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What Is Trauma To You?

Faith is the quiet cousin of courage

 

We are all traumatized by life, some from prodigious wrongdoings and with suppressed pain, others with the guilt of blaming themselves for else’s warpath.

 

“My life was a burden because of my sister,” said Em Amir, one of our One Million Arab Women survivors. “I was abused, betrayed, forcibly married, coerced to drop out of school at a very young age, traumatized, and emotionally destructed.”

 

No matter what is the source of trauma, we are all dealt a hand of cards that can make us lose or win, to gamble the risk of pursuing our lives. But what can we do?

 

“I was forcibly married to a man at the age of 19, whom I didn’t love nor attain a slight fondness towards. I used to live in a very conservative community back in Syria, I wasn’t happy, my life was miserable, I was played, fooled, and deceived,” said Em Amir.

 

Em Amir’s faith was her courage to abandon the life she was a victim of and withstand a divorce deed to broaden her horizons into being the woman she wants herself to be. She fell for marrying another man that promised her security and surety until she was victimized again. “My second husband was extremely abusive to me, he used to threaten my family’s safety if I ever spoke about leaving him. He once wanted to scald my face with battery acid for an attempt of leaving the house and everything behind,” mentioned our One Million Arab women survivor.

 

When we heal we step into the person we always wanted ourselves to be, maybe pain cannot be recuperated, but we are able to affect the real changes of our lives, our families, and communities as a whole. We are able to prove to ourselves that we are resilient, we are powerful, we are self-efficient and assured. Sometimes, we fail to understand when feeling hurt can be the most important lesson in our lives.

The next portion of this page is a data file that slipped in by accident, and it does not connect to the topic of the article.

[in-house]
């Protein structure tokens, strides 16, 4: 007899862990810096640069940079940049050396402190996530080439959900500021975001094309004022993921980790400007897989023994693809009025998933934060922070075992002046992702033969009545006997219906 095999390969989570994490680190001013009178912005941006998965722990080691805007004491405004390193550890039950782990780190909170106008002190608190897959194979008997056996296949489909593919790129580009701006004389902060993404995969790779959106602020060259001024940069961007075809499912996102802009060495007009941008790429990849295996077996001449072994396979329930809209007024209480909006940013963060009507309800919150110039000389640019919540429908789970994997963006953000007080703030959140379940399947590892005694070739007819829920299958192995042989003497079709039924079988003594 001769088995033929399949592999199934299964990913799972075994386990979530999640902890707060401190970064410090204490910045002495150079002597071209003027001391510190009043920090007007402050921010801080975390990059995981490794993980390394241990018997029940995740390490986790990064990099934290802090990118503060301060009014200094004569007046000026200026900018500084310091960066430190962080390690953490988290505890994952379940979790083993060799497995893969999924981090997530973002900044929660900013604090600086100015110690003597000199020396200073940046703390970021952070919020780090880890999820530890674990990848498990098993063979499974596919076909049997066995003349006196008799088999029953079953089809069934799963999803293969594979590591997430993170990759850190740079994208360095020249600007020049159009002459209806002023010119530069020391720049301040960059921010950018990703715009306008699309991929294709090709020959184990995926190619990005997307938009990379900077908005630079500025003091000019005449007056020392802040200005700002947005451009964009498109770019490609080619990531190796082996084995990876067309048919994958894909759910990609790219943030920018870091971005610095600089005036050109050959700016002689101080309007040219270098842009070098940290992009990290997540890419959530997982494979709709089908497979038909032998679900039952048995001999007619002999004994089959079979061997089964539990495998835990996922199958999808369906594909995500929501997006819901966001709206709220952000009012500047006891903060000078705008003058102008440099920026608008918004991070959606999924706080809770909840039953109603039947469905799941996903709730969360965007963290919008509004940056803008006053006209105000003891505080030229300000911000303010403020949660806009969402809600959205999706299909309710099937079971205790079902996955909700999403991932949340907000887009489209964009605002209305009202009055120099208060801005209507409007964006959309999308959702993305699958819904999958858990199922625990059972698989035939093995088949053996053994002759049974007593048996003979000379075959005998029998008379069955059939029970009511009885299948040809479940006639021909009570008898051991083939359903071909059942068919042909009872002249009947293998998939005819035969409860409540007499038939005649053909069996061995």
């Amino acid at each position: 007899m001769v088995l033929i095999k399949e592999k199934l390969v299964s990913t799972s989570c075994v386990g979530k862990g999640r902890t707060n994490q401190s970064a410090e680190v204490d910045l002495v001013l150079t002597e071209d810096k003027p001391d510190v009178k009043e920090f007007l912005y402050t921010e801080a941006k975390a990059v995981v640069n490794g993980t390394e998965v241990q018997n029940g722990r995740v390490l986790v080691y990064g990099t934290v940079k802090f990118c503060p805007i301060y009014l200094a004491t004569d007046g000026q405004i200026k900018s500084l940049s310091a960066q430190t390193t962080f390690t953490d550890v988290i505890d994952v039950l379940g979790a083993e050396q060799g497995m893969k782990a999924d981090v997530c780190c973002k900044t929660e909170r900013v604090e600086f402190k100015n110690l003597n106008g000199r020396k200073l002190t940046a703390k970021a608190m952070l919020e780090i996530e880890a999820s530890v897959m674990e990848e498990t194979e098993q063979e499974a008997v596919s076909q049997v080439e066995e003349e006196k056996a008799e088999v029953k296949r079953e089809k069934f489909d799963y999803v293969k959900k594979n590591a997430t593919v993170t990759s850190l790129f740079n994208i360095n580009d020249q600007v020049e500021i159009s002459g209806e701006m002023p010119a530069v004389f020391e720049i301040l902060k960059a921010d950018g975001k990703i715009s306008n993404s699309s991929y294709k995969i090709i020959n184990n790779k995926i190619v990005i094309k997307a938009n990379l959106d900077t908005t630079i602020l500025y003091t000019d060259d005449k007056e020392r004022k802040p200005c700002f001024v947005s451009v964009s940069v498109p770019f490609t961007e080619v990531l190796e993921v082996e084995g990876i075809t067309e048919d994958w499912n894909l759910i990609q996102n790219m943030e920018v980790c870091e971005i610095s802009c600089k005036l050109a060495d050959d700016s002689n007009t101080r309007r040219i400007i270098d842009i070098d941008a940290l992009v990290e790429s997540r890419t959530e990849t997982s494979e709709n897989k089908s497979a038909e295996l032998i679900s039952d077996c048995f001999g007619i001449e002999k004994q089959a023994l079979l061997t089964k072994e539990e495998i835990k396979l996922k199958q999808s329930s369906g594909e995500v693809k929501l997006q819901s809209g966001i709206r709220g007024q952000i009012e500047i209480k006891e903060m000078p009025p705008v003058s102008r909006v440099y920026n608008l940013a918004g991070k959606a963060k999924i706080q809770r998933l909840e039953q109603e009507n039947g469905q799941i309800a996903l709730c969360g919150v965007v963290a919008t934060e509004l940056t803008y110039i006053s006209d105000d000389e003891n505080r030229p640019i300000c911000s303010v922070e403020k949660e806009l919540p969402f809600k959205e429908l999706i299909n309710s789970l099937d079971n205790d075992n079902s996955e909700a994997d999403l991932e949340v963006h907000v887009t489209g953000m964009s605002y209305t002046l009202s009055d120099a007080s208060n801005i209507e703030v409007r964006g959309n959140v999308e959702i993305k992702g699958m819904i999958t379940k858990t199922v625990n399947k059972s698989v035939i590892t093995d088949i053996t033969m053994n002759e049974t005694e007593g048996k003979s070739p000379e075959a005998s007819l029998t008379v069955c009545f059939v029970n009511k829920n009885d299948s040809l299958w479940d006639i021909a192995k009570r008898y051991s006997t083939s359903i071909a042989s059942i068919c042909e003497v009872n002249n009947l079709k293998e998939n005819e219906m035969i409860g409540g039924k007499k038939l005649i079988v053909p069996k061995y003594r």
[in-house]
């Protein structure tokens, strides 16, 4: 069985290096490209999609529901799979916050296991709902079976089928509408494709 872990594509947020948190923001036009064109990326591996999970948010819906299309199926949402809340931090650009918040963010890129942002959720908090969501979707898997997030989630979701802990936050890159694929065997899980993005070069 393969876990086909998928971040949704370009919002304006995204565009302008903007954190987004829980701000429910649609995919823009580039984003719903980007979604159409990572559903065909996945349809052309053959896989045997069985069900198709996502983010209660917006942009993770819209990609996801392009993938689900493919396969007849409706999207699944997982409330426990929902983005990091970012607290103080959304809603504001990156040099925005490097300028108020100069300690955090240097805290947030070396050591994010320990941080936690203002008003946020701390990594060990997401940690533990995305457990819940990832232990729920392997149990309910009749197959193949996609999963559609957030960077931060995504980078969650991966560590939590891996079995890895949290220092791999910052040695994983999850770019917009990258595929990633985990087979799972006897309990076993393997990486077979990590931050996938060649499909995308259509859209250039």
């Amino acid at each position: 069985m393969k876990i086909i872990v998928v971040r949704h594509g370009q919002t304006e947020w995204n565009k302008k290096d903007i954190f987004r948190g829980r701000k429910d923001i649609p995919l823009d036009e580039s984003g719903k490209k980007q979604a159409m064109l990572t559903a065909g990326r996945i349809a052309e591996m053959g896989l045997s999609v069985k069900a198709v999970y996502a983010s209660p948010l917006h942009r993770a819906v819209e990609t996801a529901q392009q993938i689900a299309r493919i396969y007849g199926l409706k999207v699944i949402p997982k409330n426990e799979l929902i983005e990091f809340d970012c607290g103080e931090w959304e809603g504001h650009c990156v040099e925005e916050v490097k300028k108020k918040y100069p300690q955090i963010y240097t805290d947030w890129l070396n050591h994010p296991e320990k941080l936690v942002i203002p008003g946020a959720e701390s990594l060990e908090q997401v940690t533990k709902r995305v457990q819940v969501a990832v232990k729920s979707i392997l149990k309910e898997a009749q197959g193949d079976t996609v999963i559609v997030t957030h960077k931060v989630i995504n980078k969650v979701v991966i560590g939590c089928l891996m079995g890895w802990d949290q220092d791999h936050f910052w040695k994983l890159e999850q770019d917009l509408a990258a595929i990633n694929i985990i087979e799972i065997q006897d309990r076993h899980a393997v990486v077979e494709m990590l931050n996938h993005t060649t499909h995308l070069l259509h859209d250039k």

Neuroscience Researcher, John Cacioppo said once that, “loneliness is like an iceberg, it goes deeper than we can see.” Loneliness has been proven to cause serious repercussions, leading to illness and a 50% increased risk of early death.

 

“I was alone in my experience. Throughout my Drama Therapy sessions with Intisar Foundation, I felt socially connected and surrounded by positive energy. As the group therapy sessions helped me open ties with myself and interact with others,” said Em Amir.  “For example, a hug from a woman wasn’t only comforting to me but it made me feel good, improved my self-worth and made me feel loved.”

 

Communicating emotions leaves us with feeling with others, being empathetic, sharing gratitude, appreciation, meaningful connections, and inner fulfillment. “Healing from my trauma and past made me someone stronger, someone wiser, someone kinder. The exercises of Drama Therapy helped me find my inner power, helped me see that I am someone important,” said Em Amir to Intisar Foundation.

 

Trauma is not and never will be a fault on anyone, but healing keeps us responsible for the life we want to lead. Healing is our responsibility because it is the only life we get to live and feel loved, cared and gratified in.

 

“I am lucky for the hand that reached and uplifted me to whom I am now. I will never forget what I passed through, and most importantly the woman I have become. I keep on replicating over and over again the period of my growth in becoming a self-resilient and powerful woman in everyone’s eyes. This moment I will never forget and adequately thank enough for Intisar’s help to me.”

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